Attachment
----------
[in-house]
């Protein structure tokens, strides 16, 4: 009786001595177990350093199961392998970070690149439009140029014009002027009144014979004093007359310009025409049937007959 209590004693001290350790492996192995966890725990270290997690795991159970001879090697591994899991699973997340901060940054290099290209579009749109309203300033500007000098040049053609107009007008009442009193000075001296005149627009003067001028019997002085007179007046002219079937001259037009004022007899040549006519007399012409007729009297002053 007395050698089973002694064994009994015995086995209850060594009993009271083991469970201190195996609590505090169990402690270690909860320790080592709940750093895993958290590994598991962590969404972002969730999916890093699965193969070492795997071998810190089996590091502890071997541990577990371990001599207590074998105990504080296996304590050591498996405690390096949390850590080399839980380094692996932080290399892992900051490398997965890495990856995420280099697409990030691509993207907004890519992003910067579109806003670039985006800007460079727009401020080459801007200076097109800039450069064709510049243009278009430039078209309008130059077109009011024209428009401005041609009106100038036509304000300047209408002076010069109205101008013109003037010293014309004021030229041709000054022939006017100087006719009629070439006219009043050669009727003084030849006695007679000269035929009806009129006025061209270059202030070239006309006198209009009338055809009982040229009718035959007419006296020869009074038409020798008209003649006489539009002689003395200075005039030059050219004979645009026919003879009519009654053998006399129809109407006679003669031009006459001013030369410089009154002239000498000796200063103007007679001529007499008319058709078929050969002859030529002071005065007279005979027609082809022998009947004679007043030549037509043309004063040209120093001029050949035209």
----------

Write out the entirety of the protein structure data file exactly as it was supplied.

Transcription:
[in-house]
């Protein structure tokens, strides 16, 4: 009786001595177990350093199961392998970070690149439009140029014009002027009144014979004093007359310009025409049937007959 209590004693001290350790492996192995966890725990270290997690795991159970001879090697591994899991699973997340901060940054290099290209579009749109309203300033500007000098040049053609107009007008009442009193000075001296005149627009003067001028019997002085007179007046002219079937001259037009004022007899040549006519007399012409007729009297002053 007395050698089973002694064994009994015995086995209850060594009993009271083991469970201190195996609590505090169990402690270690909860320790080592709940750093895993958290590994598991962590969404972002969730999916890093699965193969070492795997071998810190089996590091502890071997541990577990371990001599207590074998105990504080296996304590050591498996405690390096949390850590080399839980380094692996932080290399892992900051490398997965890495990856995420280099697409990030691509993207907004890519992003910067579109806003670039985006800007460079727009401020080459801007200076097109800039450069064709510049243009278009430039078209309008130059077109009011024209428009401005041609009106100038036509304000300047209408002076010069109205101008013109003037010293014309004021030229041709000054022939006017100087006719009629070439006219009043050669009727003084030849006695007679000269035929009806009129006025061209270059202030070239006309006198209009009338055809009982040229009718035959007419006296020869009074038409020798008209003649006489539009002689003395200075005039030059050219004979645009026919003879009519009654053998006399129809109407006679003669031009006459001013030369410089009154002239000498000796200063103007007679001529007499008319058709078929050969002859030529002071005065007279005979027609082809022998009947004679007043030549037509043309004063040209120093001029050949035209």